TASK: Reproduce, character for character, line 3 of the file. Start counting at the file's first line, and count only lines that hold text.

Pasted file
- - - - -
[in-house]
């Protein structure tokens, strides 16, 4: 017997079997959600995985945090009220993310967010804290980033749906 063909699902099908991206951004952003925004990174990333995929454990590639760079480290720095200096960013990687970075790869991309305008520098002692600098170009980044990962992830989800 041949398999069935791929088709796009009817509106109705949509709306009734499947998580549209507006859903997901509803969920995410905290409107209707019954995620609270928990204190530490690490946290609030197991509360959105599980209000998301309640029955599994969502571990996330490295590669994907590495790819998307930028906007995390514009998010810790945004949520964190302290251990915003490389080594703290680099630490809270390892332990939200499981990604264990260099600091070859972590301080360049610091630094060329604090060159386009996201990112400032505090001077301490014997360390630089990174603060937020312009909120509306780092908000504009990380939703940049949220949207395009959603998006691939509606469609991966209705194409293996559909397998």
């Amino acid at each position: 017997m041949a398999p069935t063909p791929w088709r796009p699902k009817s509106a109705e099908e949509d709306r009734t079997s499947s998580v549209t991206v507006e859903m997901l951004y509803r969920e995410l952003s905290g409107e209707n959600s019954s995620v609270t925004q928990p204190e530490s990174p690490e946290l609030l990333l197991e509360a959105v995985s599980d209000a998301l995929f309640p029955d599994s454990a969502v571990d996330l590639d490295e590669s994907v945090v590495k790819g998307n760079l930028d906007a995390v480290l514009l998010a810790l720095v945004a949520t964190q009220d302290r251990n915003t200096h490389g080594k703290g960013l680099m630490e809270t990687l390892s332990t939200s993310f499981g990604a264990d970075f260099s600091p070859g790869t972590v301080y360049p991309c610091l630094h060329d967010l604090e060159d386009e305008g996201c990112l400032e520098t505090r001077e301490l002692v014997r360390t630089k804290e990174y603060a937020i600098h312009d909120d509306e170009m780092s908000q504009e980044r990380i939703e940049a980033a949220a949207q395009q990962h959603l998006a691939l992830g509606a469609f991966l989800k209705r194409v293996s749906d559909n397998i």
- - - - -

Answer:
């Amino acid at each position: 017997m041949a398999p069935t063909p791929w088709r796009p699902k009817s509106a109705e099908e949509d709306r009734t079997s499947s998580v549209t991206v507006e859903m997901l951004y509803r969920e995410l952003s905290g409107e209707n959600s019954s995620v609270t925004q928990p204190e530490s990174p690490e946290l609030l990333l197991e509360a959105v995985s599980d209000a998301l995929f309640p029955d599994s454990a969502v571990d996330l590639d490295e590669s994907v945090v590495k790819g998307n760079l930028d906007a995390v480290l514009l998010a810790l720095v945004a949520t964190q009220d302290r251990n915003t200096h490389g080594k703290g960013l680099m630490e809270t990687l390892s332990t939200s993310f499981g990604a264990d970075f260099s600091p070859g790869t972590v301080y360049p991309c610091l630094h060329d967010l604090e060159d386009e305008g996201c990112l400032e520098t505090r001077e301490l002692v014997r360390t630089k804290e990174y603060a937020i600098h312009d909120d509306e170009m780092s908000q504009e980044r990380i939703e940049a980033a949220a949207q395009q990962h959603l998006a691939l992830g509606a469609f991966l989800k209705r194409v293996s749906d559909n397998i």